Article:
It's just flannel
You make the mistake of thinking this is a real plan with proper costings. It's an issue that requires a diversion, so Malcolm and Tony issue a press release.
The real plan was in Joe's wallet.
Australia's opposition parties this week released their plan for broadband infrastructure. Many people have taken to the document with an eye to the Coalition's alleged $AUD90 billion-plus figure for the cost of the current National Broadband Network, but few have asked about the accuracy of the coalition plan's assumptions. …
The COALition's "plan" should not be graced with the label NBN. I call it NNN - National Narrowband Network. By the time it is complete 25Mb/s will be considered narrow band.
Published statistics show that bandwidth usage world wide is increasing 50% per annum. The norm in South Korea now is 100Mb/s. The NNN will deliver 25Mb/s at best, expandable to maybe 50Mb/s with new technology. It cannot go beyond that except for the very lucky few because our copper network, on which the NNN is based, is old and corroded. Have you ever had a crackly phone call on an old land line?
The NBN (Labor) will start at 100Mb/s. The fibre will be ultimately capable of 10, maybe even 100 times that, with improved electronics developed in the next decade or 2. Consider this: Copper started at 300bps (0.0003Mb/s) in the 60's. When I started working in datacomms in 1976, the state of the art was 9600bps (.0096Mb/s). When the Internet became popular we all had 14400bps dial up modems. Then 28,800, then 56000. Then came DSL, a whopping 1Mb/s. Then aDSL at up to 20Mb/s, all using the old copper wires owned by Telstra. Note the "up to". That means under ideal conditions; perfect copper, very close to the telephone exchange etc etc.
Copper may have one or two more incremental improvements left in it. Smart people have increased its speed 80,000-fold in 50 years, but there is a limit, and we are just about there.
This is what Abbot and Turnbull would condemn future generations to.
Fibre, on the other hand, is at the developmental equivalent of the 300bps stage of copper, maybe 9600bps. 100Mb/s through a fibre is a miniscule fraction of its ultimate capacity. It is all limited by the electronics, the lasers and the detectors either end. They are going to improve out of sight over the lifetimes of the next 2 generations of Australians.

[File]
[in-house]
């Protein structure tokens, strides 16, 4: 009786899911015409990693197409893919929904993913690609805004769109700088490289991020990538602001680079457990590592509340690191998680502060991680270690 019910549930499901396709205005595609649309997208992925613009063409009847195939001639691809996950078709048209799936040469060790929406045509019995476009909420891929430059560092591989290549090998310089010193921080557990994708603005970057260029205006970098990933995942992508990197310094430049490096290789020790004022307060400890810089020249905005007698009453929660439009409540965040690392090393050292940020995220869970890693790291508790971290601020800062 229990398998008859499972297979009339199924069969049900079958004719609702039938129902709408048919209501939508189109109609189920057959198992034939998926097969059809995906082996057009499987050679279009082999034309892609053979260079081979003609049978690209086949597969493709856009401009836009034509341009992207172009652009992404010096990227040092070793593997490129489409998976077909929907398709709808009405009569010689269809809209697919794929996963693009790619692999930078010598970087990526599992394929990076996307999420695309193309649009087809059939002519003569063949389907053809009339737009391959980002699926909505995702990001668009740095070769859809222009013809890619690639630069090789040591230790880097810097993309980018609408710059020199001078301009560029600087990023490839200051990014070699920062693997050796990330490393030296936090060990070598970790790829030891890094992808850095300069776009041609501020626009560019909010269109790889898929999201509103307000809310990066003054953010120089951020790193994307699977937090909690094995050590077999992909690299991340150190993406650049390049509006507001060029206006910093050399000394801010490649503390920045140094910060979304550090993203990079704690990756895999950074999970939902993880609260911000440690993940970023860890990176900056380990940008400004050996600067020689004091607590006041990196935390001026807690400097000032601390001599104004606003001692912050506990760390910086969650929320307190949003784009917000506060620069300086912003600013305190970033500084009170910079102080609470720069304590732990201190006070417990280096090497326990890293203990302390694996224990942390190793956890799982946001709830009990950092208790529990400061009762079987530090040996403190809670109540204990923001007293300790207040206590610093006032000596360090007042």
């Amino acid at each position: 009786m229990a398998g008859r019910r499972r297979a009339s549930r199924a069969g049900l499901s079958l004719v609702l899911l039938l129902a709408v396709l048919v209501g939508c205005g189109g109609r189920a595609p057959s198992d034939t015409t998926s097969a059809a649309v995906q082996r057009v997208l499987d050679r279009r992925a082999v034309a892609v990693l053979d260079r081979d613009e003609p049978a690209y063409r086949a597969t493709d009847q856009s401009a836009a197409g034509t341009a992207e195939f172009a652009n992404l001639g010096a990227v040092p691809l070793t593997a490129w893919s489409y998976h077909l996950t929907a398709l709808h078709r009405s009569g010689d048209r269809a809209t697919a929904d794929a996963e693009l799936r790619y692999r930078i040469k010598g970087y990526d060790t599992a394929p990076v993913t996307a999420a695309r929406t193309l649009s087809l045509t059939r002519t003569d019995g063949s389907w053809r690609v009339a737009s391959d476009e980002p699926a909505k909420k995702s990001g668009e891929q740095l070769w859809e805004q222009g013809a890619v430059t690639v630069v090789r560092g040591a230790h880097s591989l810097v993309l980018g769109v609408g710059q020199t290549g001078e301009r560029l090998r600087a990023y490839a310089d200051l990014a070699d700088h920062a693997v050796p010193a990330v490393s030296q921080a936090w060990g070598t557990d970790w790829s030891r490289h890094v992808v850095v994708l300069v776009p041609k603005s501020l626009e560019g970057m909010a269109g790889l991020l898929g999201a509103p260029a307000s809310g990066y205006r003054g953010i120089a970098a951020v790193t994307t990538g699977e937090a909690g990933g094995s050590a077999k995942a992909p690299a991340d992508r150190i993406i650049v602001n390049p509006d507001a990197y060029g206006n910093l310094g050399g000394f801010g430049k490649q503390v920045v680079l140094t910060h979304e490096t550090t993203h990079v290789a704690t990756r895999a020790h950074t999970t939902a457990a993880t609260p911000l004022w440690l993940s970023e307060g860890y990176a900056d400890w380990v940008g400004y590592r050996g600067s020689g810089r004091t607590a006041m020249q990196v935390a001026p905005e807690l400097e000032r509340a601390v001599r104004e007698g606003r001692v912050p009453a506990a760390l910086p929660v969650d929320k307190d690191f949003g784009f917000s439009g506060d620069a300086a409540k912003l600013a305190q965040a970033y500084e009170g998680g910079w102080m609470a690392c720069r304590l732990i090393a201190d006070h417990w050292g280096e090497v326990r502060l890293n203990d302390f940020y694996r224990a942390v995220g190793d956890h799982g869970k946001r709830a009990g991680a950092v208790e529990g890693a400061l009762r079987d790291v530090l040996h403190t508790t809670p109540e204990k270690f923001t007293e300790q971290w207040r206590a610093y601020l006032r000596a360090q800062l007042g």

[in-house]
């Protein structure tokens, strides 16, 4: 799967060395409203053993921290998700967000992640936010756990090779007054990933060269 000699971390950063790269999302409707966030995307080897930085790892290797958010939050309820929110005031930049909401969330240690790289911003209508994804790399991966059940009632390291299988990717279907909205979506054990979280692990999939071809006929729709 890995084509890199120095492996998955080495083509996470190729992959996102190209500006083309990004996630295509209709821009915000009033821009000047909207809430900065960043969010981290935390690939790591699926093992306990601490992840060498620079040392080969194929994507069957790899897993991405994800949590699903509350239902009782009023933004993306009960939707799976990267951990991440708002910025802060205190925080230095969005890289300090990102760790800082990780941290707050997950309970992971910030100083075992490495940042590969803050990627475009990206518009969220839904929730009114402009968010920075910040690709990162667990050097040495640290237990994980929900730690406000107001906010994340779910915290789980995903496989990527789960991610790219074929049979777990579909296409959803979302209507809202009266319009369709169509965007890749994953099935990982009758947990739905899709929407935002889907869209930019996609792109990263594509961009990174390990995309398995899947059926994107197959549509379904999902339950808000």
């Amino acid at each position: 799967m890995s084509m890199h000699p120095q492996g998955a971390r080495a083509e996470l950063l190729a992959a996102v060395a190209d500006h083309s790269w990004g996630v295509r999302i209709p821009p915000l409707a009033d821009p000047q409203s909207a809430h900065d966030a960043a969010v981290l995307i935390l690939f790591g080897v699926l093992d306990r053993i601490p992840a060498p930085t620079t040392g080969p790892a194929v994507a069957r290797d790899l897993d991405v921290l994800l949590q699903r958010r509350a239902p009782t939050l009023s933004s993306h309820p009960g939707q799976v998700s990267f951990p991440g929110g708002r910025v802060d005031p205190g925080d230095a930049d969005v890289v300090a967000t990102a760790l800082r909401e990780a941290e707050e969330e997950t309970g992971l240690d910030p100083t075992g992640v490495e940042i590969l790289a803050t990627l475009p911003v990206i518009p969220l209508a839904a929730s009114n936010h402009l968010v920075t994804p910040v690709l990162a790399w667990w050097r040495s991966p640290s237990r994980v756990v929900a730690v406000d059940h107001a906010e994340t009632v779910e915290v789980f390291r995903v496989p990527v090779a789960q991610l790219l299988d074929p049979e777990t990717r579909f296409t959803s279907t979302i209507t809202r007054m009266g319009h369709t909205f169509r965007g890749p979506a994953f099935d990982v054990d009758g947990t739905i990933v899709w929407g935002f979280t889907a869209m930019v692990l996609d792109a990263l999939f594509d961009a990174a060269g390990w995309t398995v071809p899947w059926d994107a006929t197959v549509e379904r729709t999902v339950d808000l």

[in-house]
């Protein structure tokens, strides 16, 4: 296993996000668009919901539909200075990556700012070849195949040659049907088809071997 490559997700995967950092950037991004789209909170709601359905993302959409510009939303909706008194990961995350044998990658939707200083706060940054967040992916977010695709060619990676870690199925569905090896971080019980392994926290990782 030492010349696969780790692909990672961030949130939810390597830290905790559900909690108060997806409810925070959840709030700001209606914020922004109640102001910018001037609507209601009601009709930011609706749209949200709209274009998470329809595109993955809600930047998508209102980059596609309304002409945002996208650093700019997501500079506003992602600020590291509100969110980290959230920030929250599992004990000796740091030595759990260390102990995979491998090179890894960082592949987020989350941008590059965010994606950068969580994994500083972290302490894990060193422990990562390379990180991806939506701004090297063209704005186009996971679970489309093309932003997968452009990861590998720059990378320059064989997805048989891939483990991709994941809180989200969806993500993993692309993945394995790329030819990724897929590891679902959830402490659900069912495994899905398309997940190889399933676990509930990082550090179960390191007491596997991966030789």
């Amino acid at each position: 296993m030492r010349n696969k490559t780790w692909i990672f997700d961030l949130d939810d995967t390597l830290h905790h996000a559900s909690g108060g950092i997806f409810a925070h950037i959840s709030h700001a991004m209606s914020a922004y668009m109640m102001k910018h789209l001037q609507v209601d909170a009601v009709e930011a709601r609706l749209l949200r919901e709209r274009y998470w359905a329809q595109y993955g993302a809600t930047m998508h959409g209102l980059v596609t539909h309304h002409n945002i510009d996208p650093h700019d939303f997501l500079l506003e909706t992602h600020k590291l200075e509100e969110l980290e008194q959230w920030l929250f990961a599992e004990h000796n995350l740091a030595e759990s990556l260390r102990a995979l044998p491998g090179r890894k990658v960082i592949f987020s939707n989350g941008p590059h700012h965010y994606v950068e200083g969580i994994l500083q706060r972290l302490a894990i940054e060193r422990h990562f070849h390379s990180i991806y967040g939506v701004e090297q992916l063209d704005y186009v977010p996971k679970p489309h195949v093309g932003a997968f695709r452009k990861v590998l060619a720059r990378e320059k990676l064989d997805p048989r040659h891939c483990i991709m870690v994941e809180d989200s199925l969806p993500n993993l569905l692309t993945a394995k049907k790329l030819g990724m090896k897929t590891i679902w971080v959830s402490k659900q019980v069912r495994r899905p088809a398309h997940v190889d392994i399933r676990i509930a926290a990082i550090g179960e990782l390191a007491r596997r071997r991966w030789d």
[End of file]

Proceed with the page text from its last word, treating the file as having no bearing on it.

The COALition's proposal is today's technology for tomorrow.
Their plan does not even seem to include the cost of paying Telstra to take over the Copper Network.
FTTN was one of the plans originally considered by NBN but Telstra wanted way too much to allow them to take over the Copper and Legal advice indicated that they would need to Pay Telstra way more than it was worth to resume the Copper Network
This looks like a typical coalition disaster in the making.
It is not like the Coalition have a reliable track record of saving money -
Remember the Seasprite Debacle? $1 Billion spent and no flying helicopters at the end of it?
$300 million on the Joint strike fighter and how many of them do we have so far?
The Coalitions Plan also assumes Telstra hands over the copper for free (LOL). there 5 year time frame comes after the last 2 years of NBN building under labor completing build tests and getting the majority of the transit network in place. then there's the requirement for powered cabinets on every street instead of passive nodes.
FTTN was viable in 2001 when telstra first looked at it, when the copper had life left in it. They got nerfed by the liberal government of the day then. going back to FTTN is a stupid, expensive and poorly thought out move designed purely to reduce the initial cost and time of the build but will in no way reduce the total cost of investment unless the vast majority of houses invest $5k each.
What would the total cost to of the project be if you included a "reasonable" percentage of consumers paying a "reasonable" amount to get optic fibre rather than keeping copper?
I have heard the figure of $5000 per house quoted, I'm just not sure how many households there are.
This is the total cost of the project to the economy.
Is the PSTN amount quoted from the Telstra's 2012 Annual Report only for the maintenance of the last mile of copper? Or is it for the entire PSTN infrastructure? (ie: Exchange equipment, connectivity between exchanges, DSLAM's, etc.) it seems to me that these wouldn't need to be included under the liberal's plan.
The actual costs are insignificant. The whole plan is a huge deception; a giant scam to convince voters that the LNP will 'do something' about 'broadband'. As a communications policy, it is a complete dud. A non-starter. There are so many holes in the plan that blind freddy could drive a truck through it. The only conclusion is that Turnbull is - again - lying through his teeth. If the LNP gain power, they will immediately find myriad excuses why the continuation of any sort of Government plan for a communications upgrade is not possible (and, no doubt, most of them will involve horror stories about the 'unbelievable levels of hidden debt left behind.....'). NBN Co will be sold at fire-sale prices to Telstra, who will do the bare minimum in those areas where there is the greatest profitability. The Australian consumer will be stuffed for a couple of generations - and Turnbull will walk off into the sunset, clutching his brown paper bag full of used banknotes, courtesy of Telstra, completely disillusioned with the Abbot antics but confident in the knowledge that his shares in France Telecom are doing very nicely, thank you.....
Q: How come the COALition released their National Narrowband Network so early in the election campaign?
A: Because they know it is a crock, they know a majority of voters will see it for the con it is, and they know the dust will have settled and other issues will be at the fore long before election day.
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